N2 - Background Horizontal fractures of the medial malleolus occur through exertion of various rotational forces on the ankle, including supination­-external rotation, pronation-­external rotation, and pronation-abduction. Many methods of fixation are employed for these fractures, but the optimal fixation construct remains unclear. Methods Horizontal medial malleolus osteotomies were performed in synthetic distal tibiae and randomized into two fixation groups: 1) two parallel unicortical cancellous screws or 2) medial malleolar sled fixation. Specimens were subjected to offset axial tension loading and tracked using high-resolution video. Clinical failure was defined as 2 mm of articular displacement. Findings There were statistically significant increases in mean stiffness (127% higher, P = 0.0007) and mean force to clinical failure (52% higher, P = 0.0002) with the medial malleolar sled. The mean stiffness in offset tension loading was 232 (SD 83) N/mm for medial malleolar sled and 102 (SD 20) N/mm for parallel unicortical cancellous screws. The mean force to clinical failure was 595 (SD 112) N for medial malleolar sled and 392 (SD 34) N for unicortical screws. In addition, the medial malleolar sled demonstrated elastic recoil to pre-testing alignment while the unicortical screws did not. Interpretation Medial malleolar sled fixation was significantly stiffer and required more force to clinical failure than parallel unicortical cancellous screws. A medial malleolar sled requires more dissection to apply surgically, but provides significantly more initial fixation strength. Additionally, a medial malleolar sled acts like a tension band in its ability to capture comminuted fragments while being low profile enough to minimize soft tissue irritation.

AB - Background Horizontal fractures of the medial malleolus occur through exertion of various rotational forces on the ankle, including supination­-external rotation, pronation-­external rotation, and pronation-abduction. Many methods of fixation are employed for these fractures, but the optimal fixation construct remains unclear. Methods Horizontal medial malleolus osteotomies were performed in synthetic distal tibiae and randomized into two fixation groups: 1) two parallel unicortical cancellous screws or 2) medial malleolar sled fixation. Specimens were subjected to offset axial tension loading and tracked using high-resolution video. Clinical failure was defined as 2 mm of articular displacement. Findings There were statistically significant increases in mean stiffness (127% higher, P = 0.0007) and mean force to clinical failure (52% higher, P = 0.0002) with the medial malleolar sled. The mean stiffness in offset tension loading was 232 (SD 83) N/mm for medial malleolar sled and 102 (SD 20) N/mm for parallel unicortical cancellous screws. The mean force to clinical failure was 595 (SD 112) N for medial malleolar sled and 392 (SD 34) N for unicortical screws. In addition, the medial malleolar sled demonstrated elastic recoil to pre-testing alignment while the unicortical screws did not. Interpretation Medial malleolar sled fixation was significantly stiffer and required more force to clinical failure than parallel unicortical cancellous screws. A medial malleolar sled requires more dissection to apply surgically, but provides significantly more initial fixation strength. Additionally, a medial malleolar sled acts like a tension band in its ability to capture comminuted fragments while being low profile enough to minimize soft tissue irritation.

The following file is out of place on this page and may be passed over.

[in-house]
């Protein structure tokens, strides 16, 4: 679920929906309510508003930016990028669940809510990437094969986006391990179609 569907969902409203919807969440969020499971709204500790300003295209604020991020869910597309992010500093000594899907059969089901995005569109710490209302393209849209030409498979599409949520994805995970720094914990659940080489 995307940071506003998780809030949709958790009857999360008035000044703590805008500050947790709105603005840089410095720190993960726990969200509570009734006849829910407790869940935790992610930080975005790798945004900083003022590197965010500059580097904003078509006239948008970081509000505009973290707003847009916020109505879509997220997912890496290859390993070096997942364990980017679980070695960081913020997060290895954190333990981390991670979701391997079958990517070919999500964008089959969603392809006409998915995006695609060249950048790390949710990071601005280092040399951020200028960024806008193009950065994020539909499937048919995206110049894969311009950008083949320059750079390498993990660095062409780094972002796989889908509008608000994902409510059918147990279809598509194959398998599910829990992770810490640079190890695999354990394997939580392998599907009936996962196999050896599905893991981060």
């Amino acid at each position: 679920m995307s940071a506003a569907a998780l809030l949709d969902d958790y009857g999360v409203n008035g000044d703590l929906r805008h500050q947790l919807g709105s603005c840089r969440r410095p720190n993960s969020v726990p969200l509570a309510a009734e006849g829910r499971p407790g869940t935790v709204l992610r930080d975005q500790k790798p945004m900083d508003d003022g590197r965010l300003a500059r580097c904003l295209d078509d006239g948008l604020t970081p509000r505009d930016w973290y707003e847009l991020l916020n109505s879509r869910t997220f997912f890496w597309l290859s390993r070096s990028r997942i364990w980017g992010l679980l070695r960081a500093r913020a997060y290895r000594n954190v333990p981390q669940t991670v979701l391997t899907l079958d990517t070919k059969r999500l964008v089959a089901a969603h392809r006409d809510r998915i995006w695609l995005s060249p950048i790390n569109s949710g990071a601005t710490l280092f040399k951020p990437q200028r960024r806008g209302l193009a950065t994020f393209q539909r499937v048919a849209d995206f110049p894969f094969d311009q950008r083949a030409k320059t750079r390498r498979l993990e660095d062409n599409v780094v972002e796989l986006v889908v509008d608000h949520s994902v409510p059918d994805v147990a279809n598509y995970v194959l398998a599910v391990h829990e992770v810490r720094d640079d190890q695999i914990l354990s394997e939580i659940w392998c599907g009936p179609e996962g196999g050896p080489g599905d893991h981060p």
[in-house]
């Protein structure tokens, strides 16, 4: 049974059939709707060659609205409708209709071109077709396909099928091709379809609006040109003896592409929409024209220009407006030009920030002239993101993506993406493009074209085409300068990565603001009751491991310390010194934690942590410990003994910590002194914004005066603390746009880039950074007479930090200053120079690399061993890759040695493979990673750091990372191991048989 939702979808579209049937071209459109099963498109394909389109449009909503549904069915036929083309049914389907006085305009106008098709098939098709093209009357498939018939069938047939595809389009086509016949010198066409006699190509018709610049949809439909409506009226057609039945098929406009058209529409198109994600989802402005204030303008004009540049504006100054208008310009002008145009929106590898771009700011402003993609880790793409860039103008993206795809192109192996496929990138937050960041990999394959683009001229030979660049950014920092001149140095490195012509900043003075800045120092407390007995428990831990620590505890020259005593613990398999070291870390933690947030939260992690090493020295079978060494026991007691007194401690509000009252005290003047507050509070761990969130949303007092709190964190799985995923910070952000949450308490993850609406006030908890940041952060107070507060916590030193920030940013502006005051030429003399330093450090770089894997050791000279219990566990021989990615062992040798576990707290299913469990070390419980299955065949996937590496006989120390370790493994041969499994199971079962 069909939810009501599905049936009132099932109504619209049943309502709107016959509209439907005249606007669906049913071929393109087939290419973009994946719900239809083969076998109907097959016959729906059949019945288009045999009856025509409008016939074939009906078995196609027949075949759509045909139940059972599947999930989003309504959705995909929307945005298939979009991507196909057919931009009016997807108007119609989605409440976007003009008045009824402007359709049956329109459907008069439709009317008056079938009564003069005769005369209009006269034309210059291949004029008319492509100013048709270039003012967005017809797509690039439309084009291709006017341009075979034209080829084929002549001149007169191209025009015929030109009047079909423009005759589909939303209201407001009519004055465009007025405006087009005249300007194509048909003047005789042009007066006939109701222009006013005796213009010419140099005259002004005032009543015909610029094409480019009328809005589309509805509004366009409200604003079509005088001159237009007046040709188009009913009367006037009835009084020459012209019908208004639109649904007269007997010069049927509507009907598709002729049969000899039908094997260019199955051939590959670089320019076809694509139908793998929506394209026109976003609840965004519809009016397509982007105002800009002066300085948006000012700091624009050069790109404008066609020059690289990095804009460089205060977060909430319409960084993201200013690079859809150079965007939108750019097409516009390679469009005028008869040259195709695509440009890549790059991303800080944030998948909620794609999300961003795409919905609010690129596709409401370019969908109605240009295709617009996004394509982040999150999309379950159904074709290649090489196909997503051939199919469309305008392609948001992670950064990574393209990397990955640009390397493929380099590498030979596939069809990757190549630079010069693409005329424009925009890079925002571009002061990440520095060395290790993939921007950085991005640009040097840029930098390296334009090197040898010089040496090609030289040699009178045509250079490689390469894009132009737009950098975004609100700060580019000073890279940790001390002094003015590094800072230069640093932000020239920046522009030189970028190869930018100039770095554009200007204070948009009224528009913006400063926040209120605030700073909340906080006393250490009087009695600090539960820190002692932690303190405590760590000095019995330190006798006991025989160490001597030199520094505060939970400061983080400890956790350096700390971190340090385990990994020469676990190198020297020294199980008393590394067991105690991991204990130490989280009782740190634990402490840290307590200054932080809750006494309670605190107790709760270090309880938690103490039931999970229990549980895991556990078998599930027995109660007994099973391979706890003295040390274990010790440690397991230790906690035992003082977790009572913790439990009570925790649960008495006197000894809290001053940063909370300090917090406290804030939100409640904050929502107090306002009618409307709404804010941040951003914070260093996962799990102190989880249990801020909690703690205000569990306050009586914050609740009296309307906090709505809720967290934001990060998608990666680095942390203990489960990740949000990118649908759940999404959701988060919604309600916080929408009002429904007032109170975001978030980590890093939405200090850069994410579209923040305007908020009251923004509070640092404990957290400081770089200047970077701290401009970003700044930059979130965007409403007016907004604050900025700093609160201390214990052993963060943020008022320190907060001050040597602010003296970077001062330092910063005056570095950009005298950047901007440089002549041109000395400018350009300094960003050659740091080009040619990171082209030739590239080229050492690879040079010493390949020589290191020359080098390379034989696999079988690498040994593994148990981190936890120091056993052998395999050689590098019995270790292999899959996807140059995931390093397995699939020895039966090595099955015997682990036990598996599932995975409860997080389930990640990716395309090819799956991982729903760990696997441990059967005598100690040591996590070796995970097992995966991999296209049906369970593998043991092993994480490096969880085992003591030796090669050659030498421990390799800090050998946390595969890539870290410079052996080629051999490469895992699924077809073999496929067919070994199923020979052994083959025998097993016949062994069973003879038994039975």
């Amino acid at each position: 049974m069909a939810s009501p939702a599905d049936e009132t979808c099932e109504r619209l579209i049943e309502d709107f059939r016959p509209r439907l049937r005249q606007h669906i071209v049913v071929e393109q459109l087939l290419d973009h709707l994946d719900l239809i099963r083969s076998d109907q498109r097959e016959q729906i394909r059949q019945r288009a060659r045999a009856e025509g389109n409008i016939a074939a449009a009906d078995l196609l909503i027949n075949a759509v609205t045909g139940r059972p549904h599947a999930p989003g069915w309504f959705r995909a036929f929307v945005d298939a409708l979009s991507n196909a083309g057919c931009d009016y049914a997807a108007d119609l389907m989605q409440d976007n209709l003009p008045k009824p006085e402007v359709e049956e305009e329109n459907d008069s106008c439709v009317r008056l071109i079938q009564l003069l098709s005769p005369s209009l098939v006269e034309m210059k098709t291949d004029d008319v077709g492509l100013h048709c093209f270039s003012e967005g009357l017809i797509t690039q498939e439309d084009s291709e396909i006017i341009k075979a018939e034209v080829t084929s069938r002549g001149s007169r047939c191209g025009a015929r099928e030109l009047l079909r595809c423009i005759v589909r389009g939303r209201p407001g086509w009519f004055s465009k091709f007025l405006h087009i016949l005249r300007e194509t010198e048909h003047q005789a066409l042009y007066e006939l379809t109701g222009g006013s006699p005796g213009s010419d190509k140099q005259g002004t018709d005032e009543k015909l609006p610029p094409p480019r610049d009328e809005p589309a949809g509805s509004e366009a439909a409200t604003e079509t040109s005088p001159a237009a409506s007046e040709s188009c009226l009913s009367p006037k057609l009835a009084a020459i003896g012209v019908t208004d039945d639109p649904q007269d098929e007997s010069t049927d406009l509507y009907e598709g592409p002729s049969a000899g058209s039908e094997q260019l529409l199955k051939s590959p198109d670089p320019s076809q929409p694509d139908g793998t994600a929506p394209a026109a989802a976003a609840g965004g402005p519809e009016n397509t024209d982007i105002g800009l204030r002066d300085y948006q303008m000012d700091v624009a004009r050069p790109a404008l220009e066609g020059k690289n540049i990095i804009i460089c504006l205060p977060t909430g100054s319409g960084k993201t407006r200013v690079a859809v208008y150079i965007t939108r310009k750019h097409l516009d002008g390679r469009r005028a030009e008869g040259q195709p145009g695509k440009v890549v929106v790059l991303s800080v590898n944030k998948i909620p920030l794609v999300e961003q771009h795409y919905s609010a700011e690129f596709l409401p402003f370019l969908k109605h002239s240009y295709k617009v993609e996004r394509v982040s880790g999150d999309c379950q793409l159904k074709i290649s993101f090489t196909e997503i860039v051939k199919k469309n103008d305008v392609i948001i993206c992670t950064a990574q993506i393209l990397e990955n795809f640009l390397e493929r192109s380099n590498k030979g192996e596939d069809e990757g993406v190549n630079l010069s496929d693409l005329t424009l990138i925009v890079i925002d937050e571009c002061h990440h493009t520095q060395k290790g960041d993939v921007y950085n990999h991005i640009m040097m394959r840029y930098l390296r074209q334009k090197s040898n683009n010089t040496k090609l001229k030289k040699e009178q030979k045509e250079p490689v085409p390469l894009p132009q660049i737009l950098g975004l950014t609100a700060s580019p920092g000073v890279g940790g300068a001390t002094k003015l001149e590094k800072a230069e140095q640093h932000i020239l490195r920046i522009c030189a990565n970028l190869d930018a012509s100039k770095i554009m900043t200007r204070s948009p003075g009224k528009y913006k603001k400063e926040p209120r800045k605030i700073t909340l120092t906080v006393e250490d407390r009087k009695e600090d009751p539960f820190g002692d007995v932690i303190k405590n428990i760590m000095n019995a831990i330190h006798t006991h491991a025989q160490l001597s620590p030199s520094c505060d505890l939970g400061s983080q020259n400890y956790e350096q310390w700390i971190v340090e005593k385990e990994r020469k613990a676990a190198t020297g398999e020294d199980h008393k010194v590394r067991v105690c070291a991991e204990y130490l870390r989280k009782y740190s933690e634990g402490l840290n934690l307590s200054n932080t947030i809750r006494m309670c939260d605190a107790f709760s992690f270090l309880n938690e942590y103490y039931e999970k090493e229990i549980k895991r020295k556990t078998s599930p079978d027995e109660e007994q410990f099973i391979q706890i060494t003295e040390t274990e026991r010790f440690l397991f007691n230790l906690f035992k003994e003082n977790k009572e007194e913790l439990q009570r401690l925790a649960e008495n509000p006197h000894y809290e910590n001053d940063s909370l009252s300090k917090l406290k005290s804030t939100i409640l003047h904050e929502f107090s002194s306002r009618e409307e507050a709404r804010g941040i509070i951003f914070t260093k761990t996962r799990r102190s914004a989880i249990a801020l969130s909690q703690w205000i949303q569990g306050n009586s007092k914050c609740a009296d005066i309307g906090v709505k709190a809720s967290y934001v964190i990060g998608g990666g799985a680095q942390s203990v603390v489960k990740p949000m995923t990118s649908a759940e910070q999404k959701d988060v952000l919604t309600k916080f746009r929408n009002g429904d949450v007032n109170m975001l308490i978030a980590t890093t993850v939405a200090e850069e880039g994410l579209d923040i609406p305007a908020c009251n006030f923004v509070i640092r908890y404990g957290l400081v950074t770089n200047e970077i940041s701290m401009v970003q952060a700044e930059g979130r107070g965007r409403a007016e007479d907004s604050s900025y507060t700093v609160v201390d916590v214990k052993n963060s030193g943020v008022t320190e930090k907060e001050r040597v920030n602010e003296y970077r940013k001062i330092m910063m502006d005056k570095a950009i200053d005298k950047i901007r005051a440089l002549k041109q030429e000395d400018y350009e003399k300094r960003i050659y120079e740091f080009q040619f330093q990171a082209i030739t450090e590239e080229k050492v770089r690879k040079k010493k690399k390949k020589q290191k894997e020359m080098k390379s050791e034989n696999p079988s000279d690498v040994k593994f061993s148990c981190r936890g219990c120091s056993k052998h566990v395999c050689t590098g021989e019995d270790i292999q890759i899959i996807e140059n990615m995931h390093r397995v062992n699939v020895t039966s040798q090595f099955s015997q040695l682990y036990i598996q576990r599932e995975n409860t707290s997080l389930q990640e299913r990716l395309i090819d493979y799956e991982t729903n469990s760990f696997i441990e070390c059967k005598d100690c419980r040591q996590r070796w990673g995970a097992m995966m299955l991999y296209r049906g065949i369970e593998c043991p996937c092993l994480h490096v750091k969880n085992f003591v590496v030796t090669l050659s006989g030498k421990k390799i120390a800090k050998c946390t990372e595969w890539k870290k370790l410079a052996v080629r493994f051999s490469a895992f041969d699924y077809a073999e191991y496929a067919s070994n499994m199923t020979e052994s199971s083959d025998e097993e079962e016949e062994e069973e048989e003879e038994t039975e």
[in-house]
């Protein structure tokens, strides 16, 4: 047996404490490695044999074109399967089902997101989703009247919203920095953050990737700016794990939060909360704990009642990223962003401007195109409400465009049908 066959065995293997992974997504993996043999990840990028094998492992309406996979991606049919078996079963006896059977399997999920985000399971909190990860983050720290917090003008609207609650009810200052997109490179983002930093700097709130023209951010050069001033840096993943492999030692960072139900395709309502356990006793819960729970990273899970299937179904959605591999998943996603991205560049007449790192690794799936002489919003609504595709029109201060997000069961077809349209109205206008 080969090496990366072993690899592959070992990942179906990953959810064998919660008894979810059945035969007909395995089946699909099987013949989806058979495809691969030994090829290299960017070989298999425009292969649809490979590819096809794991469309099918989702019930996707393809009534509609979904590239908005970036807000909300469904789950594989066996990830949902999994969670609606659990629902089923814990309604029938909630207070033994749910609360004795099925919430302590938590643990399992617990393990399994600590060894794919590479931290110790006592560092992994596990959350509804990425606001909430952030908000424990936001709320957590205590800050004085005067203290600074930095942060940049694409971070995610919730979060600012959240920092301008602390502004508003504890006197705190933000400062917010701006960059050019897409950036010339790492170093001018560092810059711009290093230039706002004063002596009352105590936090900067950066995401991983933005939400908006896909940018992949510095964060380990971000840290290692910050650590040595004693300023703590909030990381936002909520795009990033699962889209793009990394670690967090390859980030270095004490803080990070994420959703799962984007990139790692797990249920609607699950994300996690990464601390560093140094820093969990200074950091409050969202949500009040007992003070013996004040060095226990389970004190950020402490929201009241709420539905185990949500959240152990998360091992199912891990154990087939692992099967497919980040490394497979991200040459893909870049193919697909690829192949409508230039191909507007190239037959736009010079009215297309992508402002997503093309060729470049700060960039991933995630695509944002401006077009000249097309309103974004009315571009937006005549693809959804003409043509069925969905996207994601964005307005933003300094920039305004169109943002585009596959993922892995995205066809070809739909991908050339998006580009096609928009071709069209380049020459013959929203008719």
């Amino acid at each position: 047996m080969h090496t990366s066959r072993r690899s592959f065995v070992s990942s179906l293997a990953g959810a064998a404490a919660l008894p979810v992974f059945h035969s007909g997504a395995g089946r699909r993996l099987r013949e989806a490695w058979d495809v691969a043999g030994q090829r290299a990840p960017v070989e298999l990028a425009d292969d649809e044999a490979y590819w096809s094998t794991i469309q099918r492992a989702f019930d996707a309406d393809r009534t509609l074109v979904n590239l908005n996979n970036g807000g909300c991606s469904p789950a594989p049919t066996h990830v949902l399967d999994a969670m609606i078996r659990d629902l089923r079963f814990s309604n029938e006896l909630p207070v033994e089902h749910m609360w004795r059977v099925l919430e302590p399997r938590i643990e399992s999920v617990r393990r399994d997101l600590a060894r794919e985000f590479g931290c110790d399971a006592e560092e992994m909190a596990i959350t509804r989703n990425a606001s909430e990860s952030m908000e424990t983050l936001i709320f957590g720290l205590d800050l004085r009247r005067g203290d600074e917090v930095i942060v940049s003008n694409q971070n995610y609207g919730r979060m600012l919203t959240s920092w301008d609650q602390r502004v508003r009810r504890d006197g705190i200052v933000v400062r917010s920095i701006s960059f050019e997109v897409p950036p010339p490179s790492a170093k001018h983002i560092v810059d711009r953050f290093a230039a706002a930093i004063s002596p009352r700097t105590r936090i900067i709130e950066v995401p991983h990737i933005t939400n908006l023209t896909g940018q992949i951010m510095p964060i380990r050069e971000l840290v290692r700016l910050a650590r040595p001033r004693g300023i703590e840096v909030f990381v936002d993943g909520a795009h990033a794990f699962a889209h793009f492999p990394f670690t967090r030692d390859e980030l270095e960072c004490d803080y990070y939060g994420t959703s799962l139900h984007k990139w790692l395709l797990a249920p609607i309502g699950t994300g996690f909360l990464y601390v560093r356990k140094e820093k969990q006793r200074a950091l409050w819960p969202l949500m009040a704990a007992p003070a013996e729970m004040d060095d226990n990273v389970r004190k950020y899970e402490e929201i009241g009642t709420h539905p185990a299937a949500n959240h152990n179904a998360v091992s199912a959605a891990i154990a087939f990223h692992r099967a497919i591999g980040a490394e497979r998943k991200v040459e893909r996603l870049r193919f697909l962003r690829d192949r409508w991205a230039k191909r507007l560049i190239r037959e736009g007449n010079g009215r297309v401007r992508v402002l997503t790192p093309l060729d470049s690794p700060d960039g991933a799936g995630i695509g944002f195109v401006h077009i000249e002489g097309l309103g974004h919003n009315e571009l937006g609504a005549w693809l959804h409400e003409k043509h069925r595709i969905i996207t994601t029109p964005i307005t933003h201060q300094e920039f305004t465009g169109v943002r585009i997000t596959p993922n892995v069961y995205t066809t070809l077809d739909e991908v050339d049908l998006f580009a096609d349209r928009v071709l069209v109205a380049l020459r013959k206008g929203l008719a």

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KW - Horizontal fracture

KW - Internal fixation

KW - Medial malleolar sled

KW - Medial malleolus

KW - Pronation-abduction

KW - Pronation-external rotation

KW - Supination-external rotation